# proof of fundamental theorem of algebra (argument principle)

The fundamental theorem of algebra  can be proven using the argument principle. Not only is this proof interesting because it demonstrates an important result, it also serves as an example of how to use the argument principle. Since it is so simple, it can be thought of as a “toy model” (see toy theorem) for theorems on the zeros of analytic functions  . For a variant of this proof using Rouché’s theorem (which is a consequence of the argument principle) please see the proof of the fundamental theorem of algebra (Rouché’s theorem).

 $g(z)={zf^{\prime}(z)\over f(z)}.$

Denote the degree of the polynomial    $f$ by $n$. Then we can write

 $g(z)={nz^{n}+\hbox{lower degree terms}\over z^{n}+\hbox{lower degree terms}}.$

This makes it clear that $\lim_{z\to\infty}g(z)=n$. Hence there exists a real constant $R$ such that $|g(z)-n|<1/2$ whenever $|z|\geq R$.

Consider the integral

 $I=\oint_{|z|=R}{f^{\prime}(z)\over f(z)}dz.$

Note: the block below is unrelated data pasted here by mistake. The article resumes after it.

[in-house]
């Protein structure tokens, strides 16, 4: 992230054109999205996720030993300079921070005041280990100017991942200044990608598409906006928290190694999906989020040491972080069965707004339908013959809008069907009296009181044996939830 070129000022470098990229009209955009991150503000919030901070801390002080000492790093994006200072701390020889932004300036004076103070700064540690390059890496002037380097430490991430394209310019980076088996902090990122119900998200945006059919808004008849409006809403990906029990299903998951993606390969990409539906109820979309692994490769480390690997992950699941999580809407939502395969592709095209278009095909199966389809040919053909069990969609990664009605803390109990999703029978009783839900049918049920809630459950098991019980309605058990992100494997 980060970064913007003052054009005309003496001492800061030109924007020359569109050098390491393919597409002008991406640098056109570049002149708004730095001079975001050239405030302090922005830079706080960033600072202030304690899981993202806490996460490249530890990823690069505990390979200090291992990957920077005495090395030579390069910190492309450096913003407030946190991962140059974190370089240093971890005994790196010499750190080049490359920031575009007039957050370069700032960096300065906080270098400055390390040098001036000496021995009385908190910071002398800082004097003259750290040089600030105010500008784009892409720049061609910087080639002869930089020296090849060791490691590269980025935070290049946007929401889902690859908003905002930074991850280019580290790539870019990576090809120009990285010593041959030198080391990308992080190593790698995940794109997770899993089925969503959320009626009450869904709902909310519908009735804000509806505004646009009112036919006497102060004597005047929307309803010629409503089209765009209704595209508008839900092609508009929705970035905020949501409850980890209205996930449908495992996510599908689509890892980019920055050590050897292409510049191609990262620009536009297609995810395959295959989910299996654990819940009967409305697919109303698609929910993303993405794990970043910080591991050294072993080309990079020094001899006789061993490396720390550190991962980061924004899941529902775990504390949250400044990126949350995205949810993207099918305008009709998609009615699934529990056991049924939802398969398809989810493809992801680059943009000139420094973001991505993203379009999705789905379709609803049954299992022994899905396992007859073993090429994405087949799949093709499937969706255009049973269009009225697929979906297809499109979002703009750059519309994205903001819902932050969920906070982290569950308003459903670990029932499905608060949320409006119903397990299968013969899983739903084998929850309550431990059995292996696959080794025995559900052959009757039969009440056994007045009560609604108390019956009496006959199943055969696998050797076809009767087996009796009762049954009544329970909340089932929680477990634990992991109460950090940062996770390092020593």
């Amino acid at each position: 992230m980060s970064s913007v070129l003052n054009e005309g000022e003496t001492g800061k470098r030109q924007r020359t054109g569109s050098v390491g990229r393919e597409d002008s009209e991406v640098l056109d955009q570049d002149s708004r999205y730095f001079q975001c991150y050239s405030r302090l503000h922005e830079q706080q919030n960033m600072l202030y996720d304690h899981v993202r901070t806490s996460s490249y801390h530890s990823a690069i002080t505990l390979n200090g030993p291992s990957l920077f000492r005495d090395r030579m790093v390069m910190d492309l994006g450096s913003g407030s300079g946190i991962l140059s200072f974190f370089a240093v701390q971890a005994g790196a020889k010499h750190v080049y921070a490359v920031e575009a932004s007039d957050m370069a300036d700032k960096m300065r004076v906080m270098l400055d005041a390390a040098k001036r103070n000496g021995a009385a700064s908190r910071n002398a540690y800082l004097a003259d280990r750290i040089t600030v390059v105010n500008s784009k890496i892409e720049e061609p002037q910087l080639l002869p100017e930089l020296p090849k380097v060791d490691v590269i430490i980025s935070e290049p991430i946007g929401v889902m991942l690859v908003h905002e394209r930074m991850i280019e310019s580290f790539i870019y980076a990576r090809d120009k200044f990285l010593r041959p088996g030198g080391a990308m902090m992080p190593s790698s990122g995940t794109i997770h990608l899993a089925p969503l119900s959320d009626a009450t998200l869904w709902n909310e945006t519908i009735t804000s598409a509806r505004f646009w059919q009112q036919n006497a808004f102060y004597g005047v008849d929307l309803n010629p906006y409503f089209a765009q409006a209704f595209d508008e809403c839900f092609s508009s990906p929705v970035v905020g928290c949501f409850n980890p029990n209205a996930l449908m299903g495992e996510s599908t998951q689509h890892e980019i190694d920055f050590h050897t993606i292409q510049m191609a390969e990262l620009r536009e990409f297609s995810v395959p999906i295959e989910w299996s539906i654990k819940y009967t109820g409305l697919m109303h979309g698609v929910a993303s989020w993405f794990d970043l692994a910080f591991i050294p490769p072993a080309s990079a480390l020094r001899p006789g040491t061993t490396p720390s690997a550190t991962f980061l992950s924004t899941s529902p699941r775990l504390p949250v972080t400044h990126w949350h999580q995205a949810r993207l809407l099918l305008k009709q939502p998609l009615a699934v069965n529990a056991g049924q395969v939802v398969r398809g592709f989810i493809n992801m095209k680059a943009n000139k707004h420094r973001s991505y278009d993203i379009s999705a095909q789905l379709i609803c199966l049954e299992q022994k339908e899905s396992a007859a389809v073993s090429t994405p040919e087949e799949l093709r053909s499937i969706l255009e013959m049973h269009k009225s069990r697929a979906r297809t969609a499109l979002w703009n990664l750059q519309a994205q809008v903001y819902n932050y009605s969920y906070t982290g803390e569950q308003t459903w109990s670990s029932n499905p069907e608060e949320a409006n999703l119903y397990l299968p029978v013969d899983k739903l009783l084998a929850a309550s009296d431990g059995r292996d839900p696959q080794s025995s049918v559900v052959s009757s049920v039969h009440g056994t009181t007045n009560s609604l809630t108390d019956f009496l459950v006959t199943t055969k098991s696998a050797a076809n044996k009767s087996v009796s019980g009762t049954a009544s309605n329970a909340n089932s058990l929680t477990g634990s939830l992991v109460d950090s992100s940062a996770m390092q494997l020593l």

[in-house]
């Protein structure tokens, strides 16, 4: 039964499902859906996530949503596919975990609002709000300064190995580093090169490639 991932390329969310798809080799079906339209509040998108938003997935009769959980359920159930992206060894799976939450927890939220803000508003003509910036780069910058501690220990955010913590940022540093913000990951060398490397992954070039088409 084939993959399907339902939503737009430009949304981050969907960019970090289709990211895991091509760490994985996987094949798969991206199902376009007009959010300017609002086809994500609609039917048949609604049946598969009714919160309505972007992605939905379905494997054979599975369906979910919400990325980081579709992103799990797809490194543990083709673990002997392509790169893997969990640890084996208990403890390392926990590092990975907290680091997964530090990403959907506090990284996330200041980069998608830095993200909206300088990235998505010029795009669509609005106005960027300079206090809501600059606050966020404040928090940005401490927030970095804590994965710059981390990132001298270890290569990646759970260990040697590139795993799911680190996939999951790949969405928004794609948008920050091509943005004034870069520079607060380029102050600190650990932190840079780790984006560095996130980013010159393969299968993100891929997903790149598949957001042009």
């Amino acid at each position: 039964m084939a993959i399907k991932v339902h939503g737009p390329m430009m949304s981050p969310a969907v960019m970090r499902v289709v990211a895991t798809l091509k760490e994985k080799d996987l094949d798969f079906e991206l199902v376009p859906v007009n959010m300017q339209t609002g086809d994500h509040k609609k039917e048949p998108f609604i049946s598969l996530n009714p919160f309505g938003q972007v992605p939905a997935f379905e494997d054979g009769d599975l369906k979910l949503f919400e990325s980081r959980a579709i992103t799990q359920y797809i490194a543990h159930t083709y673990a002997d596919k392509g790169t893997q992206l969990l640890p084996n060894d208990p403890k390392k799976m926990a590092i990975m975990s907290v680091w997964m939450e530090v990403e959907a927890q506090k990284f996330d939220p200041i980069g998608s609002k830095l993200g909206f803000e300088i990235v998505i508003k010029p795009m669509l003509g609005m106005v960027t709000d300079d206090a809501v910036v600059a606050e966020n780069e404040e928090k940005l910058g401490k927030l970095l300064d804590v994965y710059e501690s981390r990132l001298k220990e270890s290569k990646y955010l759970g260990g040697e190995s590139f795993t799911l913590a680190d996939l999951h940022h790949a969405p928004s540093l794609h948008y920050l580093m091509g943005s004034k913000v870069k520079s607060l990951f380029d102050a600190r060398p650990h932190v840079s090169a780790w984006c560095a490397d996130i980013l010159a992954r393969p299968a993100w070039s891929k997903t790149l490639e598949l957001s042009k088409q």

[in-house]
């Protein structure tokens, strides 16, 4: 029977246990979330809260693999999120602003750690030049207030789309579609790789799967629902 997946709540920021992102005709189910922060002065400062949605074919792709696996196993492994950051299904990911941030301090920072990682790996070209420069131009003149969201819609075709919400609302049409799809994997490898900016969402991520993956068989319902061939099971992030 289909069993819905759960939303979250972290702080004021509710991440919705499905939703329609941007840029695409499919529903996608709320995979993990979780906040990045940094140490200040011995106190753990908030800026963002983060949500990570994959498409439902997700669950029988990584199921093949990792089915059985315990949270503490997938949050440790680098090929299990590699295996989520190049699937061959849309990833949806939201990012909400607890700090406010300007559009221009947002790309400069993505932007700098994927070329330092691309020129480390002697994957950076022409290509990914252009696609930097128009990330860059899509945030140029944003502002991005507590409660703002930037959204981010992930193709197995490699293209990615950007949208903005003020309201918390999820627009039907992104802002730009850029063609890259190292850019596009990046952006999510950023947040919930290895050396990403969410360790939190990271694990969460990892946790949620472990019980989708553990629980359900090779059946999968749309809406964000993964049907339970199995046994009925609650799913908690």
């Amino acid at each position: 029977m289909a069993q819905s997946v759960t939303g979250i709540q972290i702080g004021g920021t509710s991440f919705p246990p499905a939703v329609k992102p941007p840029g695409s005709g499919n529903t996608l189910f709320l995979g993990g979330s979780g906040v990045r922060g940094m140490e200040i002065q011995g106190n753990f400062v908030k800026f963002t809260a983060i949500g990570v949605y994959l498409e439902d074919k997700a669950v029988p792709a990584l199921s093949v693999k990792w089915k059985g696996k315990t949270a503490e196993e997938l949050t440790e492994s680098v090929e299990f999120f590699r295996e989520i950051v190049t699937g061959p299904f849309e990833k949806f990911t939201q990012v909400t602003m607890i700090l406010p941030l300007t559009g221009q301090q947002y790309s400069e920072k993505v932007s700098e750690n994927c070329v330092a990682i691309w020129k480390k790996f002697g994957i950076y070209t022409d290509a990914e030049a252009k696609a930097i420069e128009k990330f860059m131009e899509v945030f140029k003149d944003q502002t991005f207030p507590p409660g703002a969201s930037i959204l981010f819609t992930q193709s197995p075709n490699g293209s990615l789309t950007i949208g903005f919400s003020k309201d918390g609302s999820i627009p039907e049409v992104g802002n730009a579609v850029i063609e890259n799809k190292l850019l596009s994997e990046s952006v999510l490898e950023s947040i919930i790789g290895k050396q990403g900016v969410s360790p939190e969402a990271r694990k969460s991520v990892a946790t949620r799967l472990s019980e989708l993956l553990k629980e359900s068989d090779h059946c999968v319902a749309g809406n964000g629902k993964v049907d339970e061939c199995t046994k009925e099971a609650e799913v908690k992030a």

This can be rewritten as

 $I=\oint_{|z|=R}{g(z)\over z}dz.$

Split the integral into two parts, writing $I=I_{1}+I_{2}$ where

 $I_{1}=\oint_{|z|=R}{n\over z}dz,\qquad I_{2}=\oint_{|z|=R}{g(z)-n\over z}|dz|.$

The integral $I_{1}$ is easy: $I_{1}=2\pi in$. As for $I_{2}$, we shall bound it using our bound for $|g(z)-n|$.

 $|I_{2}|\leq\oint_{|z|=R}{|g(z)-n|\over|z|}dz\leq{1\over 2}\oint{|dz|\over|z|}=\pi.$

Since polynomials are analytic functions in the whole complex plane  , $f$ is an analytic function of $z$ when $|z|\leq R$, so the argument principle applies and we conclude that $I/2\pi i$ must equal the number of zeros of $f$, counted with multiplicity. Among other things, this means that $I/2\pi i$ must be an integer. By explicit computation, we already know that $I_{1}/2\pi i$ is also an integer. Hence $|I/(2\pi i)-I_{1}/(2\pi i)|$ is an integer. But

 $\left|{I\over(2\pi i)}-{I_{1}\over(2\pi i)}\right|=\left|{I_{2}\over(2\pi i)}% \right|\leq{1\over 2}.$

Now, the only integer smaller that $1/2$ in absolute value    is $0$, so we must have $I=I_{1}$. This implies that $f$ has $n$ zeros (counting with multiplicity) when $|z|. (By the way we chose $R$, $f(z)\neq 0$ whenever $z\geq R$, so $f$ has exactly n zeros in the whole complex plane.)

Title proof of fundamental theorem of algebra (argument principle) ProofOfFundamentalTheoremOfAlgebraargumentPrinciple 2013-03-22 14:36:14 2013-03-22 14:36:14 rspuzio (6075) rspuzio (6075) 11 rspuzio (6075) Proof msc 30A99 msc 12D99